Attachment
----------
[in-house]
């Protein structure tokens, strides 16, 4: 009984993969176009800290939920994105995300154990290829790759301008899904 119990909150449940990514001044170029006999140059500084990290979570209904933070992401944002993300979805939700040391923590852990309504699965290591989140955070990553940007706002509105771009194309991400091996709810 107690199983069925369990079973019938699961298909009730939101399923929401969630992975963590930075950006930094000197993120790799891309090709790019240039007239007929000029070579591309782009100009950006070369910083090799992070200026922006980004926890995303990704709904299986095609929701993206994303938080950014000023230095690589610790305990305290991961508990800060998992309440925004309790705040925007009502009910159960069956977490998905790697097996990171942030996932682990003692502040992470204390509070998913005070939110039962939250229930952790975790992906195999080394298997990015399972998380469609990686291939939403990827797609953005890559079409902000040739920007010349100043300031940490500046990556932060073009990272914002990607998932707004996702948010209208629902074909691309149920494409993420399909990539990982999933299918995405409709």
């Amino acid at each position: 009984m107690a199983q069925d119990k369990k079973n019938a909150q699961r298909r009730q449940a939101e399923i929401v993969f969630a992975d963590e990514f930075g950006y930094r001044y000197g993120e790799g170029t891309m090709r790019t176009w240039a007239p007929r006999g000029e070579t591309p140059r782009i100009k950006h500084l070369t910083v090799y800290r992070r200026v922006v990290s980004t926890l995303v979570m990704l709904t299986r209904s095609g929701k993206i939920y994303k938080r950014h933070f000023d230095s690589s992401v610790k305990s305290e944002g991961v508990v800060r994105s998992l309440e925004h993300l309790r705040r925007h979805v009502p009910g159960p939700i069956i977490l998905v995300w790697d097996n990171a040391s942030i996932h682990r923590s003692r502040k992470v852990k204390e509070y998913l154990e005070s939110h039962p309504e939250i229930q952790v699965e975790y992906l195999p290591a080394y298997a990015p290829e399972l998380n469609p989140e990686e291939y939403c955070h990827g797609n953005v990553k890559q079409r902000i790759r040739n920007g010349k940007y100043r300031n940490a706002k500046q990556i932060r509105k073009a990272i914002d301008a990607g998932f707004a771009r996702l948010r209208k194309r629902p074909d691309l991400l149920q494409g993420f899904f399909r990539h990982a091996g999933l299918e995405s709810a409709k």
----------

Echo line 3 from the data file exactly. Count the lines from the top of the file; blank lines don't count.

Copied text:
């Amino acid at each position: 009984m107690a199983q069925d119990k369990k079973n019938a909150q699961r298909r009730q449940a939101e399923i929401v993969f969630a992975d963590e990514f930075g950006y930094r001044y000197g993120e790799g170029t891309m090709r790019t176009w240039a007239p007929r006999g000029e070579t591309p140059r782009i100009k950006h500084l070369t910083v090799y800290r992070r200026v922006v990290s980004t926890l995303v979570m990704l709904t299986r209904s095609g929701k993206i939920y994303k938080r950014h933070f000023d230095s690589s992401v610790k305990s305290e944002g991961v508990v800060r994105s998992l309440e925004h993300l309790r705040r925007h979805v009502p009910g159960p939700i069956i977490l998905v995300w790697d097996n990171a040391s942030i996932h682990r923590s003692r502040k992470v852990k204390e509070y998913l154990e005070s939110h039962p309504e939250i229930q952790v699965e975790y992906l195999p290591a080394y298997a990015p290829e399972l998380n469609p989140e990686e291939y939403c955070h990827g797609n953005v990553k890559q079409r902000i790759r040739n920007g010349k940007y100043r300031n940490a706002k500046q990556i932060r509105k073009a990272i914002d301008a990607g998932f707004a771009r996702l948010r209208k194309r629902p074909d691309l991400l149920q494409g993420f899904f399909r990539h990982a091996g999933l299918e995405s709810a409709k």